- Do you have other pets now? How will they react to a new animal in the house?
- If you have children, is your choice of pet age-appropriate? And are you prepared to supervise your kids' contact with the pet every day?
- Do you want a pet that is cuddly and interactive, or do you prefer one that lives fairly independently?
- Do you need a pet that can be outdoors with you, or one that remains indoors at all times?
- Are a number of pet sitting alternatives available to you when you are traveling or unable to make it home?
- Are there other people living on the premises who might have objections to animal noises?
When you've clarified your answers, you should have a clearer picture of the type of animal that best matches your needs and preferences. Next, you'll want to do some additional research to select the specific breed or species. Pay attention to important facts like the pet's expected life span; its projected adult size; the space and resources it needs to live, eat, sleep and exercise; any special needs for caring for the pet; and any common illnesses. Also, be sure the pet you select is legal in your locality, state and the country. If you are found with an illegal pet, the pet will be seized and likely euthanized. The more research you conduct, the more likely you - and your family - will be able to choose a pet that fits.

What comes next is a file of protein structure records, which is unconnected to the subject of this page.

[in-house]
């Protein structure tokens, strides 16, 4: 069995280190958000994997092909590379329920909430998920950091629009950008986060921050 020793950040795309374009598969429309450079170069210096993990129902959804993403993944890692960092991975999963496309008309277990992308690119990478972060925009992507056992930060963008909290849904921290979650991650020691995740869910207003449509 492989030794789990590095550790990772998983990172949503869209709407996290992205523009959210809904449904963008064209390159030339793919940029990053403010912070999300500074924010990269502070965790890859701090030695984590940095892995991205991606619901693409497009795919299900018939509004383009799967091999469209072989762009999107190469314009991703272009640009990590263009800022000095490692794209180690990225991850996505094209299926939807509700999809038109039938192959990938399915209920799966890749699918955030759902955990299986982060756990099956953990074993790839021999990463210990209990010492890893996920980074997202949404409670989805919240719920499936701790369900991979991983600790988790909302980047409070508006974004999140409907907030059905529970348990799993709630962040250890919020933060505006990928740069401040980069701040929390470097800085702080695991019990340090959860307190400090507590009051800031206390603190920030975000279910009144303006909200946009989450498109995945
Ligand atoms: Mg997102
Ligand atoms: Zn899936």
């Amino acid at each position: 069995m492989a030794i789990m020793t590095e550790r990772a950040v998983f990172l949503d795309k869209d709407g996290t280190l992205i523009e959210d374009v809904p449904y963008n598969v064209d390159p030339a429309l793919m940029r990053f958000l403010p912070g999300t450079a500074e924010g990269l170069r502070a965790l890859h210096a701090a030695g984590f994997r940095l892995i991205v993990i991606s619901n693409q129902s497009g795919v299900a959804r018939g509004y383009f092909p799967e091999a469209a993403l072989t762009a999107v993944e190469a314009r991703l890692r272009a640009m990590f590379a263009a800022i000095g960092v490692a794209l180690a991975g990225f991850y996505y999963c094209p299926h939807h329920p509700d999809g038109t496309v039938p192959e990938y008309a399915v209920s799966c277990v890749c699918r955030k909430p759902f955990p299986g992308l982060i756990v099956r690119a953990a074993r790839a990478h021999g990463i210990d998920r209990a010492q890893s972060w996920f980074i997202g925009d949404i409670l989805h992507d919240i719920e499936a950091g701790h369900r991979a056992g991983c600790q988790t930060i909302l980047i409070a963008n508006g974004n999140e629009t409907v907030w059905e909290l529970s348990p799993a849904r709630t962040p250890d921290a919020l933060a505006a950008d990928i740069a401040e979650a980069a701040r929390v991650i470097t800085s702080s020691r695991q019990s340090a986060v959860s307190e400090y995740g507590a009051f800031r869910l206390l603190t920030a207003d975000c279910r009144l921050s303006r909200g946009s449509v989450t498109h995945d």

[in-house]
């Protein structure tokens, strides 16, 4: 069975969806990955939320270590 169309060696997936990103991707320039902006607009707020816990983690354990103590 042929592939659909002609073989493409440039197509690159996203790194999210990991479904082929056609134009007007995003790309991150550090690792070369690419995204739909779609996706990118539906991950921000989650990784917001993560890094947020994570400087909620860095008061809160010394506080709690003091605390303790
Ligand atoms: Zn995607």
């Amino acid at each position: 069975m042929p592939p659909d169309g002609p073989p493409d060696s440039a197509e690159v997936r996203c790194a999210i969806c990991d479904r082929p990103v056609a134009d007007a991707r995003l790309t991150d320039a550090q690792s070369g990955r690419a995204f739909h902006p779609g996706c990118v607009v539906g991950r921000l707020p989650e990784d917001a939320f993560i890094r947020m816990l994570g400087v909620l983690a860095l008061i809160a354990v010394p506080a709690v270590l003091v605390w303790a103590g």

Once you've narrowed down your options, it's time to start meeting the real candidates. Decide whether you want to purchase from a breeder or a shelter. Don't hurry. Take your time to play with the pets around people and other animals and, if possible, alone. Take a toy or two with you and see how each animal responds to you. Is the animal quick to follow your lead or distracted? Does it respond to your voice? Does it exhibit fear? Also look closely at the animal to make sure it appears healthy. Often if a pet is sick when you buy it, the situation will get worse, not better. Even if you feel one particular animal may be right for you, keep on observing and examining other animals. After all, once you make the choice, there is no going back.
First Things First
Choosing a pet on impulse may be the most common error new pet owners make, but there are others that are equally important to avoid. Here are some smart steps to start your relationship on the right path: